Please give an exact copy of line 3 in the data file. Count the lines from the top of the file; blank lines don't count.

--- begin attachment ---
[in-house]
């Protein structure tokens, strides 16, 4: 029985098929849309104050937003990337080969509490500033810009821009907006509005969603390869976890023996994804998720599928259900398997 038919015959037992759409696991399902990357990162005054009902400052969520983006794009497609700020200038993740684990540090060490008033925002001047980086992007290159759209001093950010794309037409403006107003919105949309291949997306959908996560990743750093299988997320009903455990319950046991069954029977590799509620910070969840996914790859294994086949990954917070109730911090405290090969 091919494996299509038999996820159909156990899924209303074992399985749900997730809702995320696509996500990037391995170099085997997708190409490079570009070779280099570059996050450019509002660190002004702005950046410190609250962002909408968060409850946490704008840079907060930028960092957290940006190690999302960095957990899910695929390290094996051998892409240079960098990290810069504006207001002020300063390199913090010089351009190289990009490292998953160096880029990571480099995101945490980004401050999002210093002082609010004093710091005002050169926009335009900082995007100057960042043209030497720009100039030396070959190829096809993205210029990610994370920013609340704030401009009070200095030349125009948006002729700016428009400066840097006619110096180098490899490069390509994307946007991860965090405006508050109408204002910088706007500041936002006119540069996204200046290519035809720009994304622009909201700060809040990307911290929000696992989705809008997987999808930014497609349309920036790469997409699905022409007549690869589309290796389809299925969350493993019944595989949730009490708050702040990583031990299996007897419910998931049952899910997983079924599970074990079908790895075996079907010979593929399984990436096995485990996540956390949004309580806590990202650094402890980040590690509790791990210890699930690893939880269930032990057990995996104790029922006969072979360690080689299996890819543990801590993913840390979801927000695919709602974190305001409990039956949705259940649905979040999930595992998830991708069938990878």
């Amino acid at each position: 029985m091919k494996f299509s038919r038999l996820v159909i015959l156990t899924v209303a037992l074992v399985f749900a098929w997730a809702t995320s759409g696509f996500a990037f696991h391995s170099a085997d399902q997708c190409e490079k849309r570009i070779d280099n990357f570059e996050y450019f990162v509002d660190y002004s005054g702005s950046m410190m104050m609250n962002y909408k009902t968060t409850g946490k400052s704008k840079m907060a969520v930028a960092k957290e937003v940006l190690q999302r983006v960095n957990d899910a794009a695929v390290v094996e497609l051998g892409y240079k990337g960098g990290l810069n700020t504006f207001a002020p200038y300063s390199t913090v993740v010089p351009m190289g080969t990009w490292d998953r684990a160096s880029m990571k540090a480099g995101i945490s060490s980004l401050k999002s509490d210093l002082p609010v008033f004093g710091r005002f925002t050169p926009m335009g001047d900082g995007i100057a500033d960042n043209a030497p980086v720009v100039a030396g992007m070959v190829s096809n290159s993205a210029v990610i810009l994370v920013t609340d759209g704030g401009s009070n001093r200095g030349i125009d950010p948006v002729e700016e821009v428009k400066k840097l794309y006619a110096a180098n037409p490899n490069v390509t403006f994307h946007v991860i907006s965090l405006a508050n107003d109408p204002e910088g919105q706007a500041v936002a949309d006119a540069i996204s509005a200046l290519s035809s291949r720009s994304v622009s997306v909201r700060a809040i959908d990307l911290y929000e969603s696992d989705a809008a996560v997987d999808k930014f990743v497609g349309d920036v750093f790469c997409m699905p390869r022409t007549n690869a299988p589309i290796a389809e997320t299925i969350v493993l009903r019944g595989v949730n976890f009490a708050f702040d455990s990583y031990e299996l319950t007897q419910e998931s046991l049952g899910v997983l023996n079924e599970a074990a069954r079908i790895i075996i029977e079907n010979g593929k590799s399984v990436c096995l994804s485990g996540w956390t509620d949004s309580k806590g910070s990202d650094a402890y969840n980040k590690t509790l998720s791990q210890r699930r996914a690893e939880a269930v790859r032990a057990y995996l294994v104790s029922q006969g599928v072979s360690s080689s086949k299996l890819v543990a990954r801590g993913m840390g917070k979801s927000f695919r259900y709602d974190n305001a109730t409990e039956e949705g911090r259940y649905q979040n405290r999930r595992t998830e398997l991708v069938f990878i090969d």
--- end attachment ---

């Amino acid at each position: 029985m091919k494996f299509s038919r038999l996820v159909i015959l156990t899924v209303a037992l074992v399985f749900a098929w997730a809702t995320s759409g696509f996500a990037f696991h391995s170099a085997d399902q997708c190409e490079k849309r570009i070779d280099n990357f570059e996050y450019f990162v509002d660190y002004s005054g702005s950046m410190m104050m609250n962002y909408k009902t968060t409850g946490k400052s704008k840079m907060a969520v930028a960092k957290e937003v940006l190690q999302r983006v960095n957990d899910a794009a695929v390290v094996e497609l051998g892409y240079k990337g960098g990290l810069n700020t504006f207001a002020p200038y300063s390199t913090v993740v010089p351009m190289g080969t990009w490292d998953r684990a160096s880029m990571k540090a480099g995101i945490s060490s980004l401050k999002s509490d210093l002082p609010v008033f004093g710091r005002f925002t050169p926009m335009g001047d900082g995007i100057a500033d960042n043209a030497p980086v720009v100039a030396g992007m070959v190829s096809n290159s993205a210029v990610i810009l994370v920013t609340d759209g704030g401009s009070n001093r200095g030349i125009d950010p948006v002729e700016e821009v428009k400066k840097l794309y006619a110096a180098n037409p490899n490069v390509t403006f994307h946007v991860i907006s965090l405006a508050n107003d109408p204002e910088g919105q706007a500041v936002a949309d006119a540069i996204s509005a200046l290519s035809s291949r720009s994304v622009s997306v909201r700060a809040i959908d990307l911290y929000e969603s696992d989705a809008a996560v997987d999808k930014f990743v497609g349309d920036v750093f790469c997409m699905p390869r022409t007549n690869a299988p589309i290796a389809e997320t299925i969350v493993l009903r019944g595989v949730n976890f009490a708050f702040d455990s990583y031990e299996l319950t007897q419910e998931s046991l049952g899910v997983l023996n079924e599970a074990a069954r079908i790895i075996i029977e079907n010979g593929k590799s399984v990436c096995l994804s485990g996540w956390t509620d949004s309580k806590g910070s990202d650094a402890y969840n980040k590690t509790l998720s791990q210890r699930r996914a690893e939880a269930v790859r032990a057990y995996l294994v104790s029922q006969g599928v072979s360690s080689s086949k299996l890819v543990a990954r801590g993913m840390g917070k979801s927000f695919r259900y709602d974190n305001a109730t409990e039956e949705g911090r259940y649905q979040n405290r999930r595992t998830e398997l991708v069938f990878i090969d």